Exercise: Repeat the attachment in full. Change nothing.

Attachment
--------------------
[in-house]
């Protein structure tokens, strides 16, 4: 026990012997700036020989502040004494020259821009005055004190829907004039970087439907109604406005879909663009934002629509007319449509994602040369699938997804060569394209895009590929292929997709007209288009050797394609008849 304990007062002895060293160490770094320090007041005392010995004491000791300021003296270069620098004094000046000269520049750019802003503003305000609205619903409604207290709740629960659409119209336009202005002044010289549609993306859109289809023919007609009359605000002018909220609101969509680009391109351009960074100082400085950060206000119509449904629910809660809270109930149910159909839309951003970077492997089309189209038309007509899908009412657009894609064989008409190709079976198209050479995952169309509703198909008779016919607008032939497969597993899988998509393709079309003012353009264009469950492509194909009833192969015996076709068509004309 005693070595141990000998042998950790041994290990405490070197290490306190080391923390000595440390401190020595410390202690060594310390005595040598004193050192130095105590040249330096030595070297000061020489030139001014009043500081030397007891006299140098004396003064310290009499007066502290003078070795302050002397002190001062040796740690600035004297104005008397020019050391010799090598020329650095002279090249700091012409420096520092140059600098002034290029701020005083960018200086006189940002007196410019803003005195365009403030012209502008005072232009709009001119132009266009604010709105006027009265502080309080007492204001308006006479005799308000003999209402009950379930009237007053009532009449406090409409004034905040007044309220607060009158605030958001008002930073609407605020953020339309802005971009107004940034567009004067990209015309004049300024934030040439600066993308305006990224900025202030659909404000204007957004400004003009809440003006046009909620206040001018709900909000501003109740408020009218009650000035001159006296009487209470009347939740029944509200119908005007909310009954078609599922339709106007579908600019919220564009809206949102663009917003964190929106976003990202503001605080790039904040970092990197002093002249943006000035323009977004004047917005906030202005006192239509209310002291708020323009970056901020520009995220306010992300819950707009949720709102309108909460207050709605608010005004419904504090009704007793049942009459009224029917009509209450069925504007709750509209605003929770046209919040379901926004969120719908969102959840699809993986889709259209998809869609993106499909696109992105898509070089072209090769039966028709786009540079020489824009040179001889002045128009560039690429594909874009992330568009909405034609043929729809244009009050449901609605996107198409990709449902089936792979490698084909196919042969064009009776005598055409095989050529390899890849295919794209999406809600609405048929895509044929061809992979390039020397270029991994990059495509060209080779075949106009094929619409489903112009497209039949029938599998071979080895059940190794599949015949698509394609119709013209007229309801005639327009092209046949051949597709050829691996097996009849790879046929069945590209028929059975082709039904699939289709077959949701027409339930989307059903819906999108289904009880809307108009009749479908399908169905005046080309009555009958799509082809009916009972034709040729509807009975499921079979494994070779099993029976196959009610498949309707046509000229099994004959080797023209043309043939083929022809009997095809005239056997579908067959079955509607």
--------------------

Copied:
[in-house]
């Protein structure tokens, strides 16, 4: 026990012997700036020989502040004494020259821009005055004190829907004039970087439907109604406005879909663009934002629509007319449509994602040369699938997804060569394209895009590929292929997709007209288009050797394609008849 304990007062002895060293160490770094320090007041005392010995004491000791300021003296270069620098004094000046000269520049750019802003503003305000609205619903409604207290709740629960659409119209336009202005002044010289549609993306859109289809023919007609009359605000002018909220609101969509680009391109351009960074100082400085950060206000119509449904629910809660809270109930149910159909839309951003970077492997089309189209038309007509899908009412657009894609064989008409190709079976198209050479995952169309509703198909008779016919607008032939497969597993899988998509393709079309003012353009264009469950492509194909009833192969015996076709068509004309 005693070595141990000998042998950790041994290990405490070197290490306190080391923390000595440390401190020595410390202690060594310390005595040598004193050192130095105590040249330096030595070297000061020489030139001014009043500081030397007891006299140098004396003064310290009499007066502290003078070795302050002397002190001062040796740690600035004297104005008397020019050391010799090598020329650095002279090249700091012409420096520092140059600098002034290029701020005083960018200086006189940002007196410019803003005195365009403030012209502008005072232009709009001119132009266009604010709105006027009265502080309080007492204001308006006479005799308000003999209402009950379930009237007053009532009449406090409409004034905040007044309220607060009158605030958001008002930073609407605020953020339309802005971009107004940034567009004067990209015309004049300024934030040439600066993308305006990224900025202030659909404000204007957004400004003009809440003006046009909620206040001018709900909000501003109740408020009218009650000035001159006296009487209470009347939740029944509200119908005007909310009954078609599922339709106007579908600019919220564009809206949102663009917003964190929106976003990202503001605080790039904040970092990197002093002249943006000035323009977004004047917005906030202005006192239509209310002291708020323009970056901020520009995220306010992300819950707009949720709102309108909460207050709605608010005004419904504090009704007793049942009459009224029917009509209450069925504007709750509209605003929770046209919040379901926004969120719908969102959840699809993986889709259209998809869609993106499909696109992105898509070089072209090769039966028709786009540079020489824009040179001889002045128009560039690429594909874009992330568009909405034609043929729809244009009050449901609605996107198409990709449902089936792979490698084909196919042969064009009776005598055409095989050529390899890849295919794209999406809600609405048929895509044929061809992979390039020397270029991994990059495509060209080779075949106009094929619409489903112009497209039949029938599998071979080895059940190794599949015949698509394609119709013209007229309801005639327009092209046949051949597709050829691996097996009849790879046929069945590209028929059975082709039904699939289709077959949701027409339930989307059903819906999108289904009880809307108009009749479908399908169905005046080309009555009958799509082809009916009972034709040729509807009975499921079979494994070779099993029976196959009610498949309707046509000229099994004959080797023209043309043939083929022809009997095809005239056997579908067959079955509607």